Before coming up to Cambridge in October you absolutely need to do some work on the language in advance: click on Language below. Similarly, you will need to prepare yourself for the course on East Asian History which you will take with students studying Chinese: click on History below. We also strongly advise you to do some general reading on Japan and to read some modern Japanese literature in translation: you will find some suggestions below (click on the headings to expand the sections).
The first-year textbook used is R. Bowring and H. U. Laurie, An Introduction to Modern Japanese, 2 vols. (Cambridge University Press). Both volumes are now available in paperback. In addition you are advised to purchase one of the numerous guides to character stroke order: we recommend either F. Sakade, ed., A Guide to Reading and Writing Japanese (Tokyo: Tuttle) or W. Hadamitzky and M. Spahn, A Guide to Writing Kanji and Kana, 2 vols. (Tokyo: Tuttle), but there are plenty of others on the market. Dictionaries are, of course, useful but expensive if purchased in the UK. They are not absolutely necessary in the beginning stages and, in any case, the Faculty Library is well provided for in this respect.
The language course is intensive and moves very quickly; it is absolutely vital that you are completely au fait with the basic syllabaries (hiragana and katakana) before you arrive, because a knowledge of them will be assumed from the very beginning and the course does not use romanization. Lists of the syllabaries are given in all three books mentioned above and there are also specialised workbooks available. In general, Japanese textbooks are still fairly difficult to obtain outside London but Amazon should have everything you need.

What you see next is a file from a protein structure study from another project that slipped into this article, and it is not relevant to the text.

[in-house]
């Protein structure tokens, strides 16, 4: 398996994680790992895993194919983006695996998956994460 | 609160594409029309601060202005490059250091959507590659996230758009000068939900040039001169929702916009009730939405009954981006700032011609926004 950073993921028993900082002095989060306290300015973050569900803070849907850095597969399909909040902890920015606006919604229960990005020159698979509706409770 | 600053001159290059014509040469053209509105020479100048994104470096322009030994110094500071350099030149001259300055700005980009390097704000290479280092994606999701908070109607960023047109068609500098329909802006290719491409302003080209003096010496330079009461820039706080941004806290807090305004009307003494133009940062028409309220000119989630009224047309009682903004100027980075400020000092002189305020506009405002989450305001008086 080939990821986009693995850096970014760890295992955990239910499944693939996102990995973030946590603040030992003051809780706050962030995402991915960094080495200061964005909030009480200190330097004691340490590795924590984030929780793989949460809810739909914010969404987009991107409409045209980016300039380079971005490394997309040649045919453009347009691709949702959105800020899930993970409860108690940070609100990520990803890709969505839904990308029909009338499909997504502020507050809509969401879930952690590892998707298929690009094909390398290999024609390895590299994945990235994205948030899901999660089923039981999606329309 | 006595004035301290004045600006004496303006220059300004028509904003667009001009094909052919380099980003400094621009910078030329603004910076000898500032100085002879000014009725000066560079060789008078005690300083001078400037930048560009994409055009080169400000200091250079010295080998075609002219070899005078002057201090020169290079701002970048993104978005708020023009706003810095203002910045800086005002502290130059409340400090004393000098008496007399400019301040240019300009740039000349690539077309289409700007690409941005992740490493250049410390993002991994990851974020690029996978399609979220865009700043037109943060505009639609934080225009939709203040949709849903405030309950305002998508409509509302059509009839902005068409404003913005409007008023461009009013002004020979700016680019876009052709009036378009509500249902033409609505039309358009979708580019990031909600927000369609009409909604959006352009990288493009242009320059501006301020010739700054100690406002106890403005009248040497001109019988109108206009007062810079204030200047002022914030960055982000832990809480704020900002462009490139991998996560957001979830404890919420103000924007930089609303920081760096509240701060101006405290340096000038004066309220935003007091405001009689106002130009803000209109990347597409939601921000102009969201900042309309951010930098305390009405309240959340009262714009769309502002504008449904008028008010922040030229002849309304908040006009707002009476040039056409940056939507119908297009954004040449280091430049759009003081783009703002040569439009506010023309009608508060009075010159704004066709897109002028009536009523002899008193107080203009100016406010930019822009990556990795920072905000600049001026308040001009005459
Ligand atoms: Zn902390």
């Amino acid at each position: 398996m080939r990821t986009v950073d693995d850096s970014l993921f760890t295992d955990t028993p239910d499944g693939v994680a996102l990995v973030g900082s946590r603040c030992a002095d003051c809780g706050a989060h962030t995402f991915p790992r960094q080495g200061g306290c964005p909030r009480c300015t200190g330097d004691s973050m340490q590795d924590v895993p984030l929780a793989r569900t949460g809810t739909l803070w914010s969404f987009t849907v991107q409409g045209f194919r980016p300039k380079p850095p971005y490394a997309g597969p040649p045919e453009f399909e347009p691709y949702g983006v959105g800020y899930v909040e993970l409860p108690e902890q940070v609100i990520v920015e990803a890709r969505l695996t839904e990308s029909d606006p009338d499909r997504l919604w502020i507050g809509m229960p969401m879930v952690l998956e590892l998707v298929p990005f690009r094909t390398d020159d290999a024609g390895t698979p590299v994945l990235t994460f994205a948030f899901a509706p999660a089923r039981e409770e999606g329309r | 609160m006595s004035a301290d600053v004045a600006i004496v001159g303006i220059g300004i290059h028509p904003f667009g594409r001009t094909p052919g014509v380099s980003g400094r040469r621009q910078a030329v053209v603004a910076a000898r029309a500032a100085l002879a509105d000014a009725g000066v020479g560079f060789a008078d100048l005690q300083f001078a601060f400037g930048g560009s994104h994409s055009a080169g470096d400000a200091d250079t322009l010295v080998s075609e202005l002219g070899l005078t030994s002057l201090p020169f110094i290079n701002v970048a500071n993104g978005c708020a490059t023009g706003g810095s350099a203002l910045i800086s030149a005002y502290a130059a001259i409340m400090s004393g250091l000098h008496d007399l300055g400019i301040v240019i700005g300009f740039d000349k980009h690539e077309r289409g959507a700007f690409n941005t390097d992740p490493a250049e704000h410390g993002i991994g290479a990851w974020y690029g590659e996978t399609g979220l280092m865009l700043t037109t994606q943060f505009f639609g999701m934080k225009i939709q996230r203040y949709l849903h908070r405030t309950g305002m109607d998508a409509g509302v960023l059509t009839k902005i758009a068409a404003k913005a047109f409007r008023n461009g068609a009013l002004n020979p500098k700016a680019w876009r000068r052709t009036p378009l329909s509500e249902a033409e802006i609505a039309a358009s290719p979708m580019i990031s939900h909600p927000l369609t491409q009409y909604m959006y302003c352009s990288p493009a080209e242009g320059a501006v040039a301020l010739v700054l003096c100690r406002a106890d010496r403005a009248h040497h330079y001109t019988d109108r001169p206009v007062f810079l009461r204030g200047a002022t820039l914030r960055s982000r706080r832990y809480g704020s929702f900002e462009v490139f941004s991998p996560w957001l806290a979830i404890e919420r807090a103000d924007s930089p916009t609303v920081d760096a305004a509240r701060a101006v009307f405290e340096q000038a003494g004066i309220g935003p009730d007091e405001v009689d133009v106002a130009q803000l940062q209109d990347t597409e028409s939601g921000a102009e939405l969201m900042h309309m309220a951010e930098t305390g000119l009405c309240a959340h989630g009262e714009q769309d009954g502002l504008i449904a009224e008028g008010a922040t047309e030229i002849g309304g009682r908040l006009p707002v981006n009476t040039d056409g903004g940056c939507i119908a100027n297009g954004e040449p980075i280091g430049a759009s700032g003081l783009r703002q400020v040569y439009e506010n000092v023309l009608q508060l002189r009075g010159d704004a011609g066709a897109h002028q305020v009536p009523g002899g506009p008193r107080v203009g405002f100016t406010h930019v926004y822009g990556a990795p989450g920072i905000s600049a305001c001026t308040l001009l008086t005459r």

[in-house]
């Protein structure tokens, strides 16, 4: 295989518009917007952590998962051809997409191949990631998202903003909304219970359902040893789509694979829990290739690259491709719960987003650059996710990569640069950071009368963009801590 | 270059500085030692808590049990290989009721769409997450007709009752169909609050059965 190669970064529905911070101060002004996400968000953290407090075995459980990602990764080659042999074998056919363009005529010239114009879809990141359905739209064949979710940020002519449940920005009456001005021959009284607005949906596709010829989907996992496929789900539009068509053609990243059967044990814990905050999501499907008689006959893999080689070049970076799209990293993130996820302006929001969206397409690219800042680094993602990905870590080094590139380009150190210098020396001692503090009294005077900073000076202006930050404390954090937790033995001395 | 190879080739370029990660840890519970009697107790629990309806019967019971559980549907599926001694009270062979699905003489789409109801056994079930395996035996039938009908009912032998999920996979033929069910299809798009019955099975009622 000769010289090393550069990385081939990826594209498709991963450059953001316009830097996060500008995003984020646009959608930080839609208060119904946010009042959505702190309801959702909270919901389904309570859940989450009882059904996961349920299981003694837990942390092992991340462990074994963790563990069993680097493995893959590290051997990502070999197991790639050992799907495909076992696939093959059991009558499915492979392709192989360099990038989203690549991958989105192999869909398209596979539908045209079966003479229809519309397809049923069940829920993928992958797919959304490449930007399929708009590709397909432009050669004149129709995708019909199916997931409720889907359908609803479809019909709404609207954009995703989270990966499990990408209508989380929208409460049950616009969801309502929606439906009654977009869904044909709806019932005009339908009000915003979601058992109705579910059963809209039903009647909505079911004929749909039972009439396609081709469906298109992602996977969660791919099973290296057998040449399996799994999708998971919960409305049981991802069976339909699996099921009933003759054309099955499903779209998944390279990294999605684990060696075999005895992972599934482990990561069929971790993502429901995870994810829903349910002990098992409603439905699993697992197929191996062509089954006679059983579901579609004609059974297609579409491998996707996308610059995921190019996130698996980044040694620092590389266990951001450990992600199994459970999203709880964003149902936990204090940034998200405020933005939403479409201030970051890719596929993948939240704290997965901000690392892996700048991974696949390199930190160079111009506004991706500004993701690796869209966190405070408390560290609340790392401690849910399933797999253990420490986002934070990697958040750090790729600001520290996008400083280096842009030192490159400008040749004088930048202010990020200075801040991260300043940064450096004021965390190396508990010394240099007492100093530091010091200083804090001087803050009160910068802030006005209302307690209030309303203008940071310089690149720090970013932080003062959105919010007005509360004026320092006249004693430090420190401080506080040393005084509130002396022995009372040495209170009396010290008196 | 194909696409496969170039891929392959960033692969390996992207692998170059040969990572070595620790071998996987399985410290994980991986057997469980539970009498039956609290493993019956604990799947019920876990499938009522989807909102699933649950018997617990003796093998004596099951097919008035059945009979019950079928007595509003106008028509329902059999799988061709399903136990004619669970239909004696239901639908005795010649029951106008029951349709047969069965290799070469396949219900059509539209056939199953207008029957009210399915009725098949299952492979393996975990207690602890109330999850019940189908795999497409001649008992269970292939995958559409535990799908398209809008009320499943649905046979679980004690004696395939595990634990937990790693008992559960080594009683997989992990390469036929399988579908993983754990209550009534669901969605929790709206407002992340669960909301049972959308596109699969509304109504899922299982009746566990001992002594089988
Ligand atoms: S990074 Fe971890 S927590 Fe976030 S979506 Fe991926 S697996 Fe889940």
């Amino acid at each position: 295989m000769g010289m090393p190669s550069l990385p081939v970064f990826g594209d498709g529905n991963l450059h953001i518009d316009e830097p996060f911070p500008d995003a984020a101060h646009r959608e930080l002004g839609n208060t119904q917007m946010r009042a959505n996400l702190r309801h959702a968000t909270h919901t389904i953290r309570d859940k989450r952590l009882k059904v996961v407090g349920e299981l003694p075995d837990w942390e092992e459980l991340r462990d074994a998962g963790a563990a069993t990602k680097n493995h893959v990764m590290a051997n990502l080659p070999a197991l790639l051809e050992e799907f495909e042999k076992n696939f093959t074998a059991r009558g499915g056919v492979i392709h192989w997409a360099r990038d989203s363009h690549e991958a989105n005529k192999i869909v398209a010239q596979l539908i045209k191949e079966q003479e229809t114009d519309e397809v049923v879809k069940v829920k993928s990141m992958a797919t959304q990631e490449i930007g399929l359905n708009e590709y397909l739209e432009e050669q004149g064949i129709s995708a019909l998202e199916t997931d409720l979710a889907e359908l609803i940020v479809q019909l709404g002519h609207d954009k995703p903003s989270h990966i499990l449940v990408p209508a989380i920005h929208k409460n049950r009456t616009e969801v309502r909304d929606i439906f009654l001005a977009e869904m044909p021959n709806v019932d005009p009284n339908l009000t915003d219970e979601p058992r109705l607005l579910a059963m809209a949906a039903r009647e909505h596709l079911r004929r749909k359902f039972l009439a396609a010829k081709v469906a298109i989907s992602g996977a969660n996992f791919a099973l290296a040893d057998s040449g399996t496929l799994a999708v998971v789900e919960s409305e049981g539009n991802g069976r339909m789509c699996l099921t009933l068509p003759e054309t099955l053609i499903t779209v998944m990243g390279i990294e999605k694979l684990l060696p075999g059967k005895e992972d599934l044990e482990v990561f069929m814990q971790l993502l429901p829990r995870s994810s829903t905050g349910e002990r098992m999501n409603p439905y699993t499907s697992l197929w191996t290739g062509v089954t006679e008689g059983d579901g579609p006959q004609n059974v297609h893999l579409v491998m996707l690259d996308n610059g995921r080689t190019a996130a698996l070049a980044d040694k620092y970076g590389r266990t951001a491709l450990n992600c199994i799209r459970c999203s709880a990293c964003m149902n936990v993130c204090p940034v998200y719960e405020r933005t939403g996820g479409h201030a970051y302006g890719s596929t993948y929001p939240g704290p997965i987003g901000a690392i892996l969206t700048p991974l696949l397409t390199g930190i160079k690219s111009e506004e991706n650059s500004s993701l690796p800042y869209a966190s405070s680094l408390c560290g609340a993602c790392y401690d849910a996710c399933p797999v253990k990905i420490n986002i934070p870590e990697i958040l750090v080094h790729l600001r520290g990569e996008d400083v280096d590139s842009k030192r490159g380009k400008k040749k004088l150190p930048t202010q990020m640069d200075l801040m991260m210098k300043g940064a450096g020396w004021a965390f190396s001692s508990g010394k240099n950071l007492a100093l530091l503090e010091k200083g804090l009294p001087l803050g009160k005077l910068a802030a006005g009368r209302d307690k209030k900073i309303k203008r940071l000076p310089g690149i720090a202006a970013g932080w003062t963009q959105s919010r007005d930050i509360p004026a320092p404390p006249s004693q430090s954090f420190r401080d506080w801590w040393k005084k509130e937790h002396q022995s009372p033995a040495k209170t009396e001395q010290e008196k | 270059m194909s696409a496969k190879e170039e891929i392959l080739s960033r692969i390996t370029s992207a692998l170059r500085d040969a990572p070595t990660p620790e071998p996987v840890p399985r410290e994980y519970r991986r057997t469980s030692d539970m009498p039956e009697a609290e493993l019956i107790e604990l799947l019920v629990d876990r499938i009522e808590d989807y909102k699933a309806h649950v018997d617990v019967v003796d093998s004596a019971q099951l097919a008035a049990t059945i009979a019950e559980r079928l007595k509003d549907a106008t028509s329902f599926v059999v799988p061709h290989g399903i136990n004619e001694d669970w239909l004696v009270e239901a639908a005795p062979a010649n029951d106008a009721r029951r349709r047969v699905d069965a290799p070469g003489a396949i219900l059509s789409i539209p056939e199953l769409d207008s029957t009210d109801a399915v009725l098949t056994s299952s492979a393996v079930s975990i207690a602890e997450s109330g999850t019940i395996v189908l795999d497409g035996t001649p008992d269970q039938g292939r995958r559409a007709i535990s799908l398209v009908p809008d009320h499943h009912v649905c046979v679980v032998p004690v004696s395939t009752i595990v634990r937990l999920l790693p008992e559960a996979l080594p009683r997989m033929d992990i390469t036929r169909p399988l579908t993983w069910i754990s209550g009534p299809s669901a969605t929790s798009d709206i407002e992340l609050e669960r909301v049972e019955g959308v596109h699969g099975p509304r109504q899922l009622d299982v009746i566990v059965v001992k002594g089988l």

In the first year you will be following a course on East Asian history covering Japan, China and Korea. To prepare for this you should read AT LEAST one item from each section below so that you have a general knowledge of the outline of the history of Japan, China and Korea.
East Asia in general
G. Barnes, China, Korea and Japan: the Rise of Civilization in East Asia
John Lewis Gaddis, The Cold War: a new history
C. Holcombe, The Genesis of East Asia, 221 B.C. - A.D. 907
Peter Katzenstein, A World of Regions. Asia and Europe in the American Imperium
J. Thomson, P. Stanley and J. Perry, Sentimental Imperialists. The American Experience in East Asia
S. Adshead, T’ang China: the Rise of the East in World History
M. Hane, Modern Japan: a historical survey
C. D. Totman, Early modern Japan
C. Totman, A history of Japan
A. Iriye, Origins of the Second World War in the Pacific
J. W. Dower, War Without Mercy: Race & Power in the Pacific War
J. McClain, Japan: A Modern History
M. Schaller, Altered States: the US and Japan since the Occupation
J. Hunter, The Emergence of Modern Japan
M. Barnhart, Japan and the World Since 1868
S. Adshead, China in World History
K. Ch'en, Buddhism in China: A Historical Survey
V. Hansen, The Open Empire: A History of China to 1600
Rana Mitter, China's Bitter Revolution
J. Spence, The search for Modern China
M. Nylan, The Five "Confucian" Classics
I. Robinet, Taoism: Growth of a Religion.
P. Ebrey, The Cambridge Illustrated History of China
E. Zürcher, The Buddhist Conquest of China: The Spread and Adaptation of Buddhism in Early Medieval China. 2 vols.
B. Cumings, Korea’s Place in the Sun: a modern history
Kim Chun-kil, History of Korea
K. Pratt, Everlasting flower: a history of Korea
R. Foot, The Wrong War: American Policy and the Dimensions of the Korean Conflict, 1950-53
Ki-baik Lee, A new history of Korea
W. Stueck, The Korean War in world history
In addition you are strongly advised to read at least two or three of the following:
Natsume Soseki, Kokoro and Sanshiro
Tanizaki Jun'ichiro, Some Prefer Nettles
Kawabata Yasunari, Snow Country
Mishima Yukio, Confessions of a Mask
Enchi Fumiko, The Waiting Years
Oe Kenzaburo, Teach Us to Outgrow Our Madness
Tsushima Yuko, Child of Fortune